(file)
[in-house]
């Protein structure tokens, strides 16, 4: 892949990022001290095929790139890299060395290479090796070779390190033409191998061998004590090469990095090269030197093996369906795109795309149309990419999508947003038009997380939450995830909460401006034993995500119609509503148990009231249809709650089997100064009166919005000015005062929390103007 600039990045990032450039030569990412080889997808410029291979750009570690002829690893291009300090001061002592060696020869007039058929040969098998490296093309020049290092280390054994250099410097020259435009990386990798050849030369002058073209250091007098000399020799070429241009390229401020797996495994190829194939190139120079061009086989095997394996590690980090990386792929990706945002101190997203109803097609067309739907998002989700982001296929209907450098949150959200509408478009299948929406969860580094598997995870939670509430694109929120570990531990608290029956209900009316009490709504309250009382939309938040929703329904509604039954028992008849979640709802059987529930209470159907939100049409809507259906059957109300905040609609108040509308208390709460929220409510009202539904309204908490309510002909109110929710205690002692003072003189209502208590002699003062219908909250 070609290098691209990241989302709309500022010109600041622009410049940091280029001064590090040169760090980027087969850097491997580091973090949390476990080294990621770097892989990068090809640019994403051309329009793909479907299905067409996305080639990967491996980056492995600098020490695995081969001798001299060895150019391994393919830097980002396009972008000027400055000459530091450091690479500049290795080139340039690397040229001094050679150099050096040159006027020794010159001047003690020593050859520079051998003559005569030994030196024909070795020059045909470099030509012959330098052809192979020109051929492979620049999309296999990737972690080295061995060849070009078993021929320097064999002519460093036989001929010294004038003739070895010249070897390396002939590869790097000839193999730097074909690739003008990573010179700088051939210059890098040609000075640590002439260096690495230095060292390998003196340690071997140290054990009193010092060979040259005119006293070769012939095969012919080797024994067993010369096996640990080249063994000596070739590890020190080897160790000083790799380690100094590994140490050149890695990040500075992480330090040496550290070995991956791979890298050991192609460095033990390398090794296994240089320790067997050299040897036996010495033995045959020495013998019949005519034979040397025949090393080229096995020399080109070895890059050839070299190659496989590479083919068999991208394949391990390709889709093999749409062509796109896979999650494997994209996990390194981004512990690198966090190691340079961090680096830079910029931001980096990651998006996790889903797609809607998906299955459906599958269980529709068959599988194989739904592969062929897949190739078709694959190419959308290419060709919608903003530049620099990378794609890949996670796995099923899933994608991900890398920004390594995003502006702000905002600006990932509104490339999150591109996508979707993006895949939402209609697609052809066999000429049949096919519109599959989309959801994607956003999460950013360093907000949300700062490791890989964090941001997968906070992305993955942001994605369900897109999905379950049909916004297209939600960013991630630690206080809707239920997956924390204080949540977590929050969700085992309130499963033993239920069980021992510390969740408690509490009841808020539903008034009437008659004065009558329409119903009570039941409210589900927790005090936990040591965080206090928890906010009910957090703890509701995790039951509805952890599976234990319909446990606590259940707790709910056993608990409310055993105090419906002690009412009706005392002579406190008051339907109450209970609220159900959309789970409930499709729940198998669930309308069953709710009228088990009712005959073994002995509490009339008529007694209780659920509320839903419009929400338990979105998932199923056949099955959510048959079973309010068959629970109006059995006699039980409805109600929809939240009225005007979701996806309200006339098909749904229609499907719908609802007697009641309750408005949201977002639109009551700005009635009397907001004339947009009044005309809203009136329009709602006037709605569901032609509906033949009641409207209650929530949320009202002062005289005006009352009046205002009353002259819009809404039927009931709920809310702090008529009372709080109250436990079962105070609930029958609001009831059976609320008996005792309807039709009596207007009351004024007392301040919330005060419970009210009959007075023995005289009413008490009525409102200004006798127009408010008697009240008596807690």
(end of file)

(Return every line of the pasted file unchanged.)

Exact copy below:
[in-house]
């Protein structure tokens, strides 16, 4: 892949990022001290095929790139890299060395290479090796070779390190033409191998061998004590090469990095090269030197093996369906795109795309149309990419999508947003038009997380939450995830909460401006034993995500119609509503148990009231249809709650089997100064009166919005000015005062929390103007 600039990045990032450039030569990412080889997808410029291979750009570690002829690893291009300090001061002592060696020869007039058929040969098998490296093309020049290092280390054994250099410097020259435009990386990798050849030369002058073209250091007098000399020799070429241009390229401020797996495994190829194939190139120079061009086989095997394996590690980090990386792929990706945002101190997203109803097609067309739907998002989700982001296929209907450098949150959200509408478009299948929406969860580094598997995870939670509430694109929120570990531990608290029956209900009316009490709504309250009382939309938040929703329904509604039954028992008849979640709802059987529930209470159907939100049409809507259906059957109300905040609609108040509308208390709460929220409510009202539904309204908490309510002909109110929710205690002692003072003189209502208590002699003062219908909250 070609290098691209990241989302709309500022010109600041622009410049940091280029001064590090040169760090980027087969850097491997580091973090949390476990080294990621770097892989990068090809640019994403051309329009793909479907299905067409996305080639990967491996980056492995600098020490695995081969001798001299060895150019391994393919830097980002396009972008000027400055000459530091450091690479500049290795080139340039690397040229001094050679150099050096040159006027020794010159001047003690020593050859520079051998003559005569030994030196024909070795020059045909470099030509012959330098052809192979020109051929492979620049999309296999990737972690080295061995060849070009078993021929320097064999002519460093036989001929010294004038003739070895010249070897390396002939590869790097000839193999730097074909690739003008990573010179700088051939210059890098040609000075640590002439260096690495230095060292390998003196340690071997140290054990009193010092060979040259005119006293070769012939095969012919080797024994067993010369096996640990080249063994000596070739590890020190080897160790000083790799380690100094590994140490050149890695990040500075992480330090040496550290070995991956791979890298050991192609460095033990390398090794296994240089320790067997050299040897036996010495033995045959020495013998019949005519034979040397025949090393080229096995020399080109070895890059050839070299190659496989590479083919068999991208394949391990390709889709093999749409062509796109896979999650494997994209996990390194981004512990690198966090190691340079961090680096830079910029931001980096990651998006996790889903797609809607998906299955459906599958269980529709068959599988194989739904592969062929897949190739078709694959190419959308290419060709919608903003530049620099990378794609890949996670796995099923899933994608991900890398920004390594995003502006702000905002600006990932509104490339999150591109996508979707993006895949939402209609697609052809066999000429049949096919519109599959989309959801994607956003999460950013360093907000949300700062490791890989964090941001997968906070992305993955942001994605369900897109999905379950049909916004297209939600960013991630630690206080809707239920997956924390204080949540977590929050969700085992309130499963033993239920069980021992510390969740408690509490009841808020539903008034009437008659004065009558329409119903009570039941409210589900927790005090936990040591965080206090928890906010009910957090703890509701995790039951509805952890599976234990319909446990606590259940707790709910056993608990409310055993105090419906002690009412009706005392002579406190008051339907109450209970609220159900959309789970409930499709729940198998669930309308069953709710009228088990009712005959073994002995509490009339008529007694209780659920509320839903419009929400338990979105998932199923056949099955959510048959079973309010068959629970109006059995006699039980409805109600929809939240009225005007979701996806309200006339098909749904229609499907719908609802007697009641309750408005949201977002639109009551700005009635009397907001004339947009009044005309809203009136329009709602006037709605569901032609509906033949009641409207209650929530949320009202002062005289005006009352009046205002009353002259819009809404039927009931709920809310702090008529009372709080109250436990079962105070609930029958609001009831059976609320008996005792309807039709009596207007009351004024007392301040919330005060419970009210009959007075023995005289009413008490009525409102200004006798127009408010008697009240008596807690």